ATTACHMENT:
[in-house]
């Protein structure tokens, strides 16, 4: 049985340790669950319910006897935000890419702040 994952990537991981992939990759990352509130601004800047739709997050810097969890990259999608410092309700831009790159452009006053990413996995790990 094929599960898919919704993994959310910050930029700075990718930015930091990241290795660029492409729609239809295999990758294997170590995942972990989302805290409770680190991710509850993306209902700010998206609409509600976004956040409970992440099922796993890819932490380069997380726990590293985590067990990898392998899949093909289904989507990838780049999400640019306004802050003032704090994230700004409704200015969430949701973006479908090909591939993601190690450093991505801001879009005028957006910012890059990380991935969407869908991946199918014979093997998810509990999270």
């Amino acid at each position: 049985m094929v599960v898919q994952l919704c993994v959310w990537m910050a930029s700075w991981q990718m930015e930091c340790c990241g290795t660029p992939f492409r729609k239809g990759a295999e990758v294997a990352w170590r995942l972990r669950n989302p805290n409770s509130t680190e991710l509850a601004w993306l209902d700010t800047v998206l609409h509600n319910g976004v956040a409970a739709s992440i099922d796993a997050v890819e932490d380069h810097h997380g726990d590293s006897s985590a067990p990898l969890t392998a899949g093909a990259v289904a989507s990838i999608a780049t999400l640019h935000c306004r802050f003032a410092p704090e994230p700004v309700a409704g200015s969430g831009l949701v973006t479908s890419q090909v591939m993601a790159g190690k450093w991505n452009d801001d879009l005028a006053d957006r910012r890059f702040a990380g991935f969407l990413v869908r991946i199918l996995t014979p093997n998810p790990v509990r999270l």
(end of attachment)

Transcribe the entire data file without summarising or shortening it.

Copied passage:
[in-house]
């Protein structure tokens, strides 16, 4: 049985340790669950319910006897935000890419702040 994952990537991981992939990759990352509130601004800047739709997050810097969890990259999608410092309700831009790159452009006053990413996995790990 094929599960898919919704993994959310910050930029700075990718930015930091990241290795660029492409729609239809295999990758294997170590995942972990989302805290409770680190991710509850993306209902700010998206609409509600976004956040409970992440099922796993890819932490380069997380726990590293985590067990990898392998899949093909289904989507990838780049999400640019306004802050003032704090994230700004409704200015969430949701973006479908090909591939993601190690450093991505801001879009005028957006910012890059990380991935969407869908991946199918014979093997998810509990999270």
């Amino acid at each position: 049985m094929v599960v898919q994952l919704c993994v959310w990537m910050a930029s700075w991981q990718m930015e930091c340790c990241g290795t660029p992939f492409r729609k239809g990759a295999e990758v294997a990352w170590r995942l972990r669950n989302p805290n409770s509130t680190e991710l509850a601004w993306l209902d700010t800047v998206l609409h509600n319910g976004v956040a409970a739709s992440i099922d796993a997050v890819e932490d380069h810097h997380g726990d590293s006897s985590a067990p990898l969890t392998a899949g093909a990259v289904a989507s990838i999608a780049t999400l640019h935000c306004r802050f003032a410092p704090e994230p700004v309700a409704g200015s969430g831009l949701v973006t479908s890419q090909v591939m993601a790159g190690k450093w991505n452009d801001d879009l005028a006053d957006r910012r890059f702040a990380g991935f969407l990413v869908r991946i199918l996995t014979p093997n998810p790990v509990r999270l």